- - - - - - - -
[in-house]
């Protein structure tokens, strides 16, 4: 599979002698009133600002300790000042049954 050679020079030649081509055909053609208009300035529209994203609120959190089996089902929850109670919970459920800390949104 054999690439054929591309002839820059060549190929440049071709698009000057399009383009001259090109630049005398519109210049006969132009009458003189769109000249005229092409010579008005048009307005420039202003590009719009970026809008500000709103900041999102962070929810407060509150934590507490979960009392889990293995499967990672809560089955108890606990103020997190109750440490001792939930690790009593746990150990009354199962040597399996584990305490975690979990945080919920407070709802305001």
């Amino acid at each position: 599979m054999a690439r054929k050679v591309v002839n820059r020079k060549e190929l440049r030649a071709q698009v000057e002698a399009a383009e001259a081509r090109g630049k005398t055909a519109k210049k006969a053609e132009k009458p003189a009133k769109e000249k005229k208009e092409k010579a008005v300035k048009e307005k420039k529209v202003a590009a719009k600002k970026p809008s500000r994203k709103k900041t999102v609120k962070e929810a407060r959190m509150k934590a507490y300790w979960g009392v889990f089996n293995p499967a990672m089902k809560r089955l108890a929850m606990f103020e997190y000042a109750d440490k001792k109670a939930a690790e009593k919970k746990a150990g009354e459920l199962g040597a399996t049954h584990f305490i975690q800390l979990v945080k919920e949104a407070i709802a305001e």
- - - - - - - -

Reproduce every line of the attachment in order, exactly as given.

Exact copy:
[in-house]
């Protein structure tokens, strides 16, 4: 599979002698009133600002300790000042049954 050679020079030649081509055909053609208009300035529209994203609120959190089996089902929850109670919970459920800390949104 054999690439054929591309002839820059060549190929440049071709698009000057399009383009001259090109630049005398519109210049006969132009009458003189769109000249005229092409010579008005048009307005420039202003590009719009970026809008500000709103900041999102962070929810407060509150934590507490979960009392889990293995499967990672809560089955108890606990103020997190109750440490001792939930690790009593746990150990009354199962040597399996584990305490975690979990945080919920407070709802305001």
């Amino acid at each position: 599979m054999a690439r054929k050679v591309v002839n820059r020079k060549e190929l440049r030649a071709q698009v000057e002698a399009a383009e001259a081509r090109g630049k005398t055909a519109k210049k006969a053609e132009k009458p003189a009133k769109e000249k005229k208009e092409k010579a008005v300035k048009e307005k420039k529209v202003a590009a719009k600002k970026p809008s500000r994203k709103k900041t999102v609120k962070e929810a407060r959190m509150k934590a507490y300790w979960g009392v889990f089996n293995p499967a990672m089902k809560r089955l108890a929850m606990f103020e997190y000042a109750d440490k001792k109670a939930a690790e009593k919970k746990a150990g009354e459920l199962g040597a399996t049954h584990f305490i975690q800390l979990v945080k919920e949104a407070i709802a305001e």